Professor Nancy Pachana … we need to find ways to enhance our functioning and wellbeing in the later decades of life
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Age-old questions answered
What is the key to positive and successful ageing? How can society best provide for our greying population?
These and other questions on the process of growing older are the focus of a new book by University of Queensland clinical geropsychologist Professor Nancy Pachana.
In Ageing: A Very Short Introduction, the School of Psychology researcher and lecturer explores the biological, psychological, and social changes humans undergo as they age.
“Understanding the process of ageing is not only important for individuals but also for societies and nations if the full potential of those entering later life is to be realised,” Professor Pachana said.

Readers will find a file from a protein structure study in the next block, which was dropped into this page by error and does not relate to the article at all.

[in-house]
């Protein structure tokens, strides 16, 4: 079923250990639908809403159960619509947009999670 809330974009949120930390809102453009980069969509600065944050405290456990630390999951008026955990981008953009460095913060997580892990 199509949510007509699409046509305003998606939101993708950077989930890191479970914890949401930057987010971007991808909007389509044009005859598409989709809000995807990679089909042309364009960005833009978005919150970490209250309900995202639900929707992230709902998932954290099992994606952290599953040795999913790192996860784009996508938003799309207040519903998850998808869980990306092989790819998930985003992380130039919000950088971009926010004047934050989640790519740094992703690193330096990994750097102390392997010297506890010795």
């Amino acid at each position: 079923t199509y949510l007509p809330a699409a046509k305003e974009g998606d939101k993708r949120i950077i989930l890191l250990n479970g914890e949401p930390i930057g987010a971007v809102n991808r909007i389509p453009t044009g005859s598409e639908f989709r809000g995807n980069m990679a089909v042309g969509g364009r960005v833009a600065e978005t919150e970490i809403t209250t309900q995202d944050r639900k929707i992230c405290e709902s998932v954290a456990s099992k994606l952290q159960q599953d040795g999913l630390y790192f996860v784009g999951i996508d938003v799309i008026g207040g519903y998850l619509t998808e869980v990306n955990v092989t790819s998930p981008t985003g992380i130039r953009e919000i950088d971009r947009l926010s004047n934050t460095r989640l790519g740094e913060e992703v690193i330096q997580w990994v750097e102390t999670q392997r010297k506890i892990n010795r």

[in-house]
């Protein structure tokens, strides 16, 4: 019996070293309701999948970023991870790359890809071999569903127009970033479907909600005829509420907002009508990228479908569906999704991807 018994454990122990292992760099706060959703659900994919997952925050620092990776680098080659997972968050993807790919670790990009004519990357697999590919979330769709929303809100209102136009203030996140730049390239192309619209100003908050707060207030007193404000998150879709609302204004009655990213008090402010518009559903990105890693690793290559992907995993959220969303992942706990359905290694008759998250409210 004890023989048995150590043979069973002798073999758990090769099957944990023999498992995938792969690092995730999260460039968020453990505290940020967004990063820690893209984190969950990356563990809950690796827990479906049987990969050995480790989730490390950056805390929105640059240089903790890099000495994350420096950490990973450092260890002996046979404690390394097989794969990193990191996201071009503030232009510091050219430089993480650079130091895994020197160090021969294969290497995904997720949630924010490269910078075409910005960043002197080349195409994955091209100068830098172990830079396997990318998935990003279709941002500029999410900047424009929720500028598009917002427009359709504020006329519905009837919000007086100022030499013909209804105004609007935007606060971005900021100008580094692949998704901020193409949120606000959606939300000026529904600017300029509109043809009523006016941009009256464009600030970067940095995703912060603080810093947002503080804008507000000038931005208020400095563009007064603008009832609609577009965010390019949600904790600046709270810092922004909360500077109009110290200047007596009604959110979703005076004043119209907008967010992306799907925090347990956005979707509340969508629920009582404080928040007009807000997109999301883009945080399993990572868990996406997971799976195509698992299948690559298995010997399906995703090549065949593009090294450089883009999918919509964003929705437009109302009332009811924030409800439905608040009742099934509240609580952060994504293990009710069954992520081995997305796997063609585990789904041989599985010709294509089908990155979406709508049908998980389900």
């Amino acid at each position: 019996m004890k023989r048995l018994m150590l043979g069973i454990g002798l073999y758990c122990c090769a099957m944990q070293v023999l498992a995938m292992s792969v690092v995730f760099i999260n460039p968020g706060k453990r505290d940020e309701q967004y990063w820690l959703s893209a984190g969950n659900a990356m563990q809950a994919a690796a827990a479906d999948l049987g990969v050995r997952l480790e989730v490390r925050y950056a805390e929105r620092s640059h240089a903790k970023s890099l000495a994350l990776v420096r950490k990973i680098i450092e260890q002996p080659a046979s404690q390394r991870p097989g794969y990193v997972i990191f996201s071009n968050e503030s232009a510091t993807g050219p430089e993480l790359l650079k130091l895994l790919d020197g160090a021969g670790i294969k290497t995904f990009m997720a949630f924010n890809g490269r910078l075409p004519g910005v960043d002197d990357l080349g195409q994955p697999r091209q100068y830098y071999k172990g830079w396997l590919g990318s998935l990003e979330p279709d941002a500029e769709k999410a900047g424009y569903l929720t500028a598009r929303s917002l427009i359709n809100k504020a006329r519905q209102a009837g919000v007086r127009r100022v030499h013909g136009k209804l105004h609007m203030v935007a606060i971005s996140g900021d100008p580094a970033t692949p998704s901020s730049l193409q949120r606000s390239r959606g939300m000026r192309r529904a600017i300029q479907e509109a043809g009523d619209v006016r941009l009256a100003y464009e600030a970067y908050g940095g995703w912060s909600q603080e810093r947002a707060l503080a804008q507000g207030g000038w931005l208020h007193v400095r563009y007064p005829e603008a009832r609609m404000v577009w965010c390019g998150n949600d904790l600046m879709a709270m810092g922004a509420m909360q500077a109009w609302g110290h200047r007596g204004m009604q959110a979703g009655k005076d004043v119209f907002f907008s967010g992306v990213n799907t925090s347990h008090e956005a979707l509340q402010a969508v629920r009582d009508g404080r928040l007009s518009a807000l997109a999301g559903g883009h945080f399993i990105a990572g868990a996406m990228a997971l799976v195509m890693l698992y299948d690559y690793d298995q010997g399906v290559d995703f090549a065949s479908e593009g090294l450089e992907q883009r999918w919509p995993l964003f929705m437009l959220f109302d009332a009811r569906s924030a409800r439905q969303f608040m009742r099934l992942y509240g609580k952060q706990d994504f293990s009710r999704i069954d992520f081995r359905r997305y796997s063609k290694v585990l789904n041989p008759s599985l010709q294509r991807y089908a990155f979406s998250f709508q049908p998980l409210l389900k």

“Increased lifespans in the developed and the developing world have created an urgent need to find ways to enhance our functioning and wellbeing in the later decades of life.
“This needs to be reflected in government policies and action plans addressing our ageing populations.
“The continuing participation of older adults in the social, economic, cultural, spiritual and civic affairs of their communities is crucial.”
Professor Pachana’s book discusses recent innovations in professional care of older adults.
“Across the globe we’re just starting to make advancements in the provision for our ageing citizens,” Professor Pachana said.
“There are revolutionary models of nursing home care being put forward, such as the communal Green House nursing homes in the USA and the Small Group Living homes for people with dementia in the Netherlands.”
Professor Pachana is co-founder and co-director of the UQ Ageing Mind Initiative, which promotes ageing research and translation into policy and practice.
source: The University of Queensland